14 CLINICAL STUDIES 14.1 Monotherapy In clinical trials, treatment with AVANDIA resulted in an improvement in glycemic control, as measured by FPG and HbA1c, with a concurrent reduction in insulin and C-peptide. Postprandial glucose and insulin were also reduced. This is consistent with the mechanism of action of AVANDIA as an insulin sensitizer. The MRHD is 8mg. Dose-ranging trials suggested that no additional benefit was obtained with a total daily dose of 12mg. Short-term Clinical Trials A total of 2,315patients with type2 diabetes, previously treated with diet alone or antidiabetic medication(s), were treated with AVANDIA as monotherapy in 6 double-blind trials, which included two 26-week, placebo-controlled trials; one 52-week, glyburide-controlled trial; and 3 placebo-controlled, dose-ranging trials of 8 to 12weeks duration. Previous antidiabetic medication(s) were withdrawn and patients entered a 2- to 4-week placebo run-in period prior to randomization. Two 26-week, double-blind, placebo-controlled trials, in patients with type2 diabetes (n=1,401) with inadequate glycemic control [mean baseline FPG approximately 228mg/dL (101 to 425mg/dL) and mean baseline HbA1c 8.9% (5.2% to 16.2%)], were conducted. Treatment with AVANDIA produced statistically significant improvements in FPG and HbA1c compared with baseline and relative to placebo. Data from one of these trials are summarized in Table 9. Table 9. Glycemic Parameters in a 26-Week, Placebo-Controlled Trial aP 180mg/dL after at least 6weeks of treatment at the maximum tolerated dose of study medication or time to inadequate glycemic control, as determined by an independent adjudication committee. The cumulative incidence of the primary efficacy outcome at 5years was 15% with AVANDIA, 21% with metformin, and 34% with glyburide (HR 0.68 [95% CI: 0.55, 0.85] versus metformin, HR 0.37 [95% CI: 0.30, 0.45] versus glyburide). Cardiovascular and adverse event data (including effects on body weight and bone fracture) from ADOPT for AVANDIA, metformin, and glyburide are described in Warnings and Precautions (5.2, 5.4, and 5.7) and Adverse Reactions (6.1), respectively. As with all medications, efficacy results must be considered together with safety information to assess the potential benefit and risk for an individual patient. 14.2 Combination with Metformin or Sulfonylurea The addition of AVANDIA to either metformin or sulfonylurea resulted in significant reductions in hyperglycemia compared with either of these agents alone. These results are consistent with an additive effect on glycemic control when AVANDIA is used as combination therapy. Combination with Metformin A total of 670 patients with type2 diabetes participated in two 26-week, randomized, double-blind, placebo-/active-controlled trials designed to assess the efficacy of AVANDIA in combination with metformin. AVANDIA, administered in either once-daily or twice-daily dosing regimens, was added to the therapy of patients who were inadequately controlled on a maximum dose (2.5 grams/day) of metformin. In one trial, patients inadequately controlled on 2.5 grams/day of metformin (mean baseline FPG 216mg/dL and mean baseline HbA1c 8.8%) were randomized to receive 4mg of AVANDIA once daily, 8mg of AVANDIA once daily, or placebo in addition to metformin. A statistically significant improvement in FPG and HbA1c was observed in patients treated with the combinations of metformin and 4mg of AVANDIA once daily and 8mg of AVANDIA once daily, versus patients continued on metformin alone (Table 10). Table 10. Glycemic Parameters in a 26-Week Combination Trial of AVANDIA plus Metformin aP <0.0001 compared with metformin. Parameter Metformin AVANDIA 4 mg Once Daily + Metformin AVANDIA 8 mg Once Daily + Metformin n = 113 n = 116 n = 110 FPG (mg/dL) Baseline (mean) 214 215 220 Change from baseline (mean) 6 -33 -48 Difference from metformin alone (adjusted mean) -40a -53a % of patients with 30 mg/dL decrease from baseline 20% 45% 61% HbA1c (%) Baseline (mean) 8.6 8.9 8.9 Change from baseline (mean) 0.5 -0.6 -0.8 Difference from metformin alone (adjusted mean) -1.0 a -1.2 a % of patients with 0.7% decrease from baseline 11% 45% 52% In a second 26-week trial, patients with type2 diabetes inadequately controlled on 2.5 grams/day of metformin who were randomized to receive the combination of AVANDIA 4mg twice daily and metformin (n=105) showed a statistically significant improvement in glycemic control with a mean treatment effect for FPG of -56mg/dL and a mean treatment effect for HbA1c of -0.8% over metformin alone. The combination of metformin and AVANDIA resulted in lower levels of FPG and HbA1c than either agent alone. Patients who were inadequately controlled on a maximum dose (2.5 grams/day) of metformin and who were switched to monotherapy with AVANDIA demonstrated loss of glycemic control, as evidenced by increases in FPG and HbA1c. In this group, increases in LDL and VLDL were also seen. Combination with a Sulfonylurea A total of 3,457patients with type2 diabetes participated in ten 24- to 26-week randomized, double-blind, placebo/active-controlled trials and one 2-year double-blind, active-controlled trial in elderly patients designed to assess the efficacy and safety of AVANDIA in combination with a sulfonylurea. AVANDIA 2mg, 4mg, or 8mg daily was administered, either once daily (3 trials) or in divided doses twice daily (7trials), to patients inadequately controlled on a submaximal or maximal dose of sulfonylurea. In these trials, the combination of AVANDIA 4mg or 8mg daily (administered as a single dose or twice-daily divided doses) and a sulfonylurea significantly reduced FPG and HbA1c compared with placebo plus sulfonylurea or further up-titration of the sulfonylurea. Table 11 shows pooled data for 8 trials in which AVANDIA added to sulfonylurea was compared with placebo plus sulfonylurea. Table 11. Glycemic Parameters in 24- to 26-Week Combination Trials of AVANDIA plus Sulfonylurea aP <0.0001 compared with sulfonylurea alone. Twice-Daily Divided Dosing (5 Trials) Sulfonylurea n = 397 AVANDIA 2 mg Twice Daily + Sulfonylurea n = 497 Sulfonylurea n = 248 AVANDIA 4 mg Twice Daily + Sulfonylurea n = 346 FPG (mg/dL) Baseline (mean) 204 198 188 187 Change from baseline (mean) 11 -29 8 -43 Difference from sulfonylurea alone (adjusted mean) -42a -53a % of patients with 30mg/dL decrease from baseline 17% 49% 15% 61% HbA1c (%) Baseline (mean) 9.4 9.5 9.3 9.6 Change from baseline (mean) 0.2 -1.0 0.0 -1.6 Difference from sulfonylurea alone (adjusted mean) -1.1 a -1.4 a % of patients with 0.7% decrease from baseline 21% 60% 23% 75% Once-Daily Dosing (3 Trials) Sulfonylurea n = 172 AVANDIA 4 mg Once Daily + Sulfonylurea n = 172 Sulfonylurea n = 173 AVANDIA 8 mg Once Daily + Sulfonylurea n = 176 FPG (mg/dL) Baseline (mean) 198 206 188 192 Change from baseline (mean) 17 -25 17 -43 Difference from sulfonylurea alone (adjusted mean) -47a -66a % of patients with 30 mg/dL decrease from baseline 17% 48% 19% 55% HbA1c (%) Baseline (mean) 8.6 8.8 8.9 8.9 Change from baseline (mean) 0.4 -0.5 0.1 -1.2 Difference from sulfonylurea alone (adjusted mean) -0.9 a -1.4 a % of patients with 0.7% decrease from baseline 11% 36% 20% 68% One of the 24- to 26-week trials included patients who were inadequately controlled on maximal doses of glyburide and switched to 4mg of AVANDIA daily as monotherapy; in this group, loss of glycemic control was demonstrated, as evidenced by increases in FPG and HbA1c. In a 2-year, double-blind trial, elderly patients (aged 59 to 89years) on half-maximal sulfonylurea (glipizide 10mg twice daily) were randomized to the addition of AVANDIA (n=115, 4mg once daily to 8mg as needed) or to continued up-titration of glipizide (n=110), to a maximum of 20mg twice daily. Mean baseline FPG and HbA1c were 157 mg/dL and 7.72%, respectively, for the arm receiving AVANDIA plus glipizide and 159 mg/dL and 7.65%, respectively, for the glipizide up-titration arm. Loss of glycemic control (FPG 180mg/dL) occurred in a significantly lower proportion of patients (2%) on AVANDIA plus glipizide compared with patients in the glipizide up-titration arm (28.7%). About 78% of the patients on combination therapy completed the 2years of therapy while only 51% completed on glipizide monotherapy. The effect of combination therapy on FPG and HbA1c was durable over the 2-year trial period, with patients achieving a mean of 132 mg/dL for FPG and a mean of 6.98% for HbA1c compared with no change on the glipizide arm. 14.3 Combination with Sulfonylurea plus Metformin In two 24- to 26-week, double-blind, placebo-controlled trials designed to assess the efficacy and safety of AVANDIA in combination with sulfonylurea plus metformin, AVANDIA 4mg or 8mg daily, was administered in divided doses twice daily, to patients inadequately controlled on submaximal (10mg) and maximal (20mg) doses of glyburide and maximal dose of metformin (2g/day). A statistically significant improvement in FPG and HbA1c was observed in patients treated with the combinations of sulfonylurea plus metformin and 4mg of AVANDIA and 8mg of AVANDIA versus patients continued on sulfonylurea plus metformin, as shown in Table 12. Table 12. Glycemic Parameters in a 26-Week Combination Trial of AVANDIA plus Sulfonylurea and Metformin aP <0.0001 compared with placebo. Parameter Sulfonylurea + Metformin n = 273 AVANDIA 2 mg Twice Daily + Sulfonylurea + Metformin n = 276 AVANDIA 4 mg Twice Daily + Sulfonylurea + Metformin n = 277 FPG (mg/dL) Baseline (mean) 189 190 192 Change from baseline (mean) 14 -19 -40 Difference from sulfonylurea plus metformin (adjusted mean) -30a -52a % of patients with 30 mg/dL decrease from baseline 16% 46% 62% HbA1c (%) Baseline (mean) 8.7 8.6 8.7 Change from baseline (mean) 0.2 -0.4 -0.9 Difference from sulfonylurea plus metformin (adjusted mean) -0.6 a -1.1 a % of patients with 0.7% decrease from baseline 16% 39% 63%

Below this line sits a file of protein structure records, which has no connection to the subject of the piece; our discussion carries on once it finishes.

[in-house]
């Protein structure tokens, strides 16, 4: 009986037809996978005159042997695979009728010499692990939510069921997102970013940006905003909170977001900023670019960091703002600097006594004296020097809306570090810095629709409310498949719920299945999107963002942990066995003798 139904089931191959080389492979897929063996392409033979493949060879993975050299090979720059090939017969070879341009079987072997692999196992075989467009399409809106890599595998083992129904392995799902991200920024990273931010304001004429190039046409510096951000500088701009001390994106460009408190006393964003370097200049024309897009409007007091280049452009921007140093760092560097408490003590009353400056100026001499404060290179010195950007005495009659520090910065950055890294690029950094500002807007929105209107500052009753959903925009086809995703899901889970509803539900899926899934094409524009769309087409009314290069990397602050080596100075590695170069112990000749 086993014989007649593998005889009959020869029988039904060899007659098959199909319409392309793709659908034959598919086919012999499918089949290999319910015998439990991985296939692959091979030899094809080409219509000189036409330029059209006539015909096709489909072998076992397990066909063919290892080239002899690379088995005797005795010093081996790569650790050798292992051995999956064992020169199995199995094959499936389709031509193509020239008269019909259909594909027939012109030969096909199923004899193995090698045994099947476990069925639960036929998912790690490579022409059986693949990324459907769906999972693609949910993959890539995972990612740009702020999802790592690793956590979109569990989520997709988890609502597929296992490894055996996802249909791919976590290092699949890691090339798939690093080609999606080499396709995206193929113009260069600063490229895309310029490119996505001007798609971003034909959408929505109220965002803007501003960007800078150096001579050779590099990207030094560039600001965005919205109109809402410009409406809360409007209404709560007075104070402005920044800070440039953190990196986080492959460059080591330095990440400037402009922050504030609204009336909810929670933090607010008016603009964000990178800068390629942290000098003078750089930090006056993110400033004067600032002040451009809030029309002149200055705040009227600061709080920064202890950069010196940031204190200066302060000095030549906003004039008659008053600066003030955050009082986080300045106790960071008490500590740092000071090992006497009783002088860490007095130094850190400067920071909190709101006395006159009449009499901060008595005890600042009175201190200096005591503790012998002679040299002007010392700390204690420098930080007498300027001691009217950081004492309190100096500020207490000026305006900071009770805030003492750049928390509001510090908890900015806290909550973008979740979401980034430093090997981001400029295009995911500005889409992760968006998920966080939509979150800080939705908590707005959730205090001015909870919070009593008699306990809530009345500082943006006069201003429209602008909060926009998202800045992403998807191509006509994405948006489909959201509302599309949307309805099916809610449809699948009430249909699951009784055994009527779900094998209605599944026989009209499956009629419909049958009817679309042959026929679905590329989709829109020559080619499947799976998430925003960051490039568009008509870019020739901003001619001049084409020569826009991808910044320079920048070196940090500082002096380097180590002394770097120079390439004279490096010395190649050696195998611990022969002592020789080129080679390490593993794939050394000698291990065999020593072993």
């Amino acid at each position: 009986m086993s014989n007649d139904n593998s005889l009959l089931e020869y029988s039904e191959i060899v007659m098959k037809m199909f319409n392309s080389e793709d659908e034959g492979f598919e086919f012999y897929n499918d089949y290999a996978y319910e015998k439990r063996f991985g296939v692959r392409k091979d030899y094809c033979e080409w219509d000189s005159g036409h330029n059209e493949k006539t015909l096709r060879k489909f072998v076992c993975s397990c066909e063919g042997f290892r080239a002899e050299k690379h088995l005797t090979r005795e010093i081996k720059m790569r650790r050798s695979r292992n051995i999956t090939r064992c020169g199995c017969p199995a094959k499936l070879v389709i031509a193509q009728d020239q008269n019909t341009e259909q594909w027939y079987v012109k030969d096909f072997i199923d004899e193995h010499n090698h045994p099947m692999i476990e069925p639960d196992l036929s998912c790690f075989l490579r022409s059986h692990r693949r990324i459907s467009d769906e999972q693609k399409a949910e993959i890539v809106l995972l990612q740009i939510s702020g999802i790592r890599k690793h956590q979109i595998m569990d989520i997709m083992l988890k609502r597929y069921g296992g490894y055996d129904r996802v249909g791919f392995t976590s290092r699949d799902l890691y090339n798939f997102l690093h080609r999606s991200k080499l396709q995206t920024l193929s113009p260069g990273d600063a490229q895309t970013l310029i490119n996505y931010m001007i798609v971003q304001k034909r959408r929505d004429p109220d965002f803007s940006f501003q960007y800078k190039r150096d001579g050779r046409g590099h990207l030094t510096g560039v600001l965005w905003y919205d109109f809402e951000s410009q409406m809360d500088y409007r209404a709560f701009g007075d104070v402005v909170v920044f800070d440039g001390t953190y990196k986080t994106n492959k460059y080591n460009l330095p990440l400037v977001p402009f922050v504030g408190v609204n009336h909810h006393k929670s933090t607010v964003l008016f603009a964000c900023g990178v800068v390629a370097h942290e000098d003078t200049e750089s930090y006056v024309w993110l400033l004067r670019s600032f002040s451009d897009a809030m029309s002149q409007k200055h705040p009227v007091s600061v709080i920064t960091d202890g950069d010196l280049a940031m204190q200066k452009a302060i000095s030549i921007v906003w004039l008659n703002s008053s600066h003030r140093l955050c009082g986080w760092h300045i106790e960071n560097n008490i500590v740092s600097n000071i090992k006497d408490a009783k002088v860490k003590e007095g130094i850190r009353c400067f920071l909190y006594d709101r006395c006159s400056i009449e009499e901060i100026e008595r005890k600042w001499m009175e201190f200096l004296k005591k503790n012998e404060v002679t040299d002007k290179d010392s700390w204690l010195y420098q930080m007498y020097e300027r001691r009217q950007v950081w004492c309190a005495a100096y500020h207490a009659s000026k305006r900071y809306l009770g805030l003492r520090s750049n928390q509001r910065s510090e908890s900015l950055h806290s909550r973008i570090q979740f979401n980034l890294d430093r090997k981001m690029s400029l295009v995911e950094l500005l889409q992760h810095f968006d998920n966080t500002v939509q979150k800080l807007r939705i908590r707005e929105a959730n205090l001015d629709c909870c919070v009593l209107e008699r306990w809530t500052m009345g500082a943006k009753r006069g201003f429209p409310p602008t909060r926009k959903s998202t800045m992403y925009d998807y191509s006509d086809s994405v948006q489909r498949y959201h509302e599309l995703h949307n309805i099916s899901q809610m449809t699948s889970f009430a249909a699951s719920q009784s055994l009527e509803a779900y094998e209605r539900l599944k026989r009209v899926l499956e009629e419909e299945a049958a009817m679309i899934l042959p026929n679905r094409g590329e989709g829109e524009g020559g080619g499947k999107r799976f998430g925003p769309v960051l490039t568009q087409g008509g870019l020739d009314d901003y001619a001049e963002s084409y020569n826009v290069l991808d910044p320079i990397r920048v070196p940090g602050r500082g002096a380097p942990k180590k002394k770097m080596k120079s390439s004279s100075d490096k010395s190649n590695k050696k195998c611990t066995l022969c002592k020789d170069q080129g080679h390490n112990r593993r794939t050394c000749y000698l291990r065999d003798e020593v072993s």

CLINICAL PHARMACOLOGY SECTION.